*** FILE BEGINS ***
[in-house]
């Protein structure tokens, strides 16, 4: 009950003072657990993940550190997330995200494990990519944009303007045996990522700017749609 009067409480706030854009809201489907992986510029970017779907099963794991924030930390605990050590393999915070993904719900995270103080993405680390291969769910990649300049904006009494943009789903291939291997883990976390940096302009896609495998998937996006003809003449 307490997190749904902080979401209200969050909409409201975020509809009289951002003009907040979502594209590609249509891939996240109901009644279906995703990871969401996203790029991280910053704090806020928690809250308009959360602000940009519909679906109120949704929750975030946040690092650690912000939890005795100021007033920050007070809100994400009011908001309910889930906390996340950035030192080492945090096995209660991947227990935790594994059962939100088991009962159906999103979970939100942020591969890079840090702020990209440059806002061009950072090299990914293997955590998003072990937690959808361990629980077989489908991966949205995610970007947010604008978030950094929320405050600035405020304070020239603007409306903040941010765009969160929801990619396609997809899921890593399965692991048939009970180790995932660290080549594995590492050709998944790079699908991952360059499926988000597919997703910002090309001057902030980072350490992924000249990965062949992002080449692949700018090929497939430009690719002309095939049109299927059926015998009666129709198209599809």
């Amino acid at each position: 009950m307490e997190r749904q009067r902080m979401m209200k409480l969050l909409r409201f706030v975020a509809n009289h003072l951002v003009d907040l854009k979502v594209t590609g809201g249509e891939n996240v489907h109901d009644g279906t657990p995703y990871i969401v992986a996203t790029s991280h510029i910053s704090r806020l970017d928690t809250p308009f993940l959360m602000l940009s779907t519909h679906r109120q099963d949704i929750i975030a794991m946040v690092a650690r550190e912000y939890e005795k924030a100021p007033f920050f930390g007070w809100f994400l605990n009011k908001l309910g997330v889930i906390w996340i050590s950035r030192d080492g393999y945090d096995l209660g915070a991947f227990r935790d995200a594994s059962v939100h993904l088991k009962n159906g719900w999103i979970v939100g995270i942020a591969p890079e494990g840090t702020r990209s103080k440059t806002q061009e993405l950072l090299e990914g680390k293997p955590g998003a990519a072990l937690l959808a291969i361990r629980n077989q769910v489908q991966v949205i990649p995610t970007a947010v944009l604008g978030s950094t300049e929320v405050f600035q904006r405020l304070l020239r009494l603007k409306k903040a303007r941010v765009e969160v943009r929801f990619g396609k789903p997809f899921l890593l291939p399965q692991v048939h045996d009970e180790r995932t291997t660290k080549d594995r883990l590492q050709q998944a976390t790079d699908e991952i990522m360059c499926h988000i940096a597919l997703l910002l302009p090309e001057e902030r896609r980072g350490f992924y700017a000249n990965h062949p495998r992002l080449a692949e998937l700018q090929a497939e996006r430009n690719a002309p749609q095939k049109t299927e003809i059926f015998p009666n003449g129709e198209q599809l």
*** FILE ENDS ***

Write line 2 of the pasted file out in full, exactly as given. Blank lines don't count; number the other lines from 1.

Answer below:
């Protein structure tokens, strides 16, 4: 009950003072657990993940550190997330995200494990990519944009303007045996990522700017749609 009067409480706030854009809201489907992986510029970017779907099963794991924030930390605990050590393999915070993904719900995270103080993405680390291969769910990649300049904006009494943009789903291939291997883990976390940096302009896609495998998937996006003809003449 307490997190749904902080979401209200969050909409409201975020509809009289951002003009907040979502594209590609249509891939996240109901009644279906995703990871969401996203790029991280910053704090806020928690809250308009959360602000940009519909679906109120949704929750975030946040690092650690912000939890005795100021007033920050007070809100994400009011908001309910889930906390996340950035030192080492945090096995209660991947227990935790594994059962939100088991009962159906999103979970939100942020591969890079840090702020990209440059806002061009950072090299990914293997955590998003072990937690959808361990629980077989489908991966949205995610970007947010604008978030950094929320405050600035405020304070020239603007409306903040941010765009969160929801990619396609997809899921890593399965692991048939009970180790995932660290080549594995590492050709998944790079699908991952360059499926988000597919997703910002090309001057902030980072350490992924000249990965062949992002080449692949700018090929497939430009690719002309095939049109299927059926015998009666129709198209599809």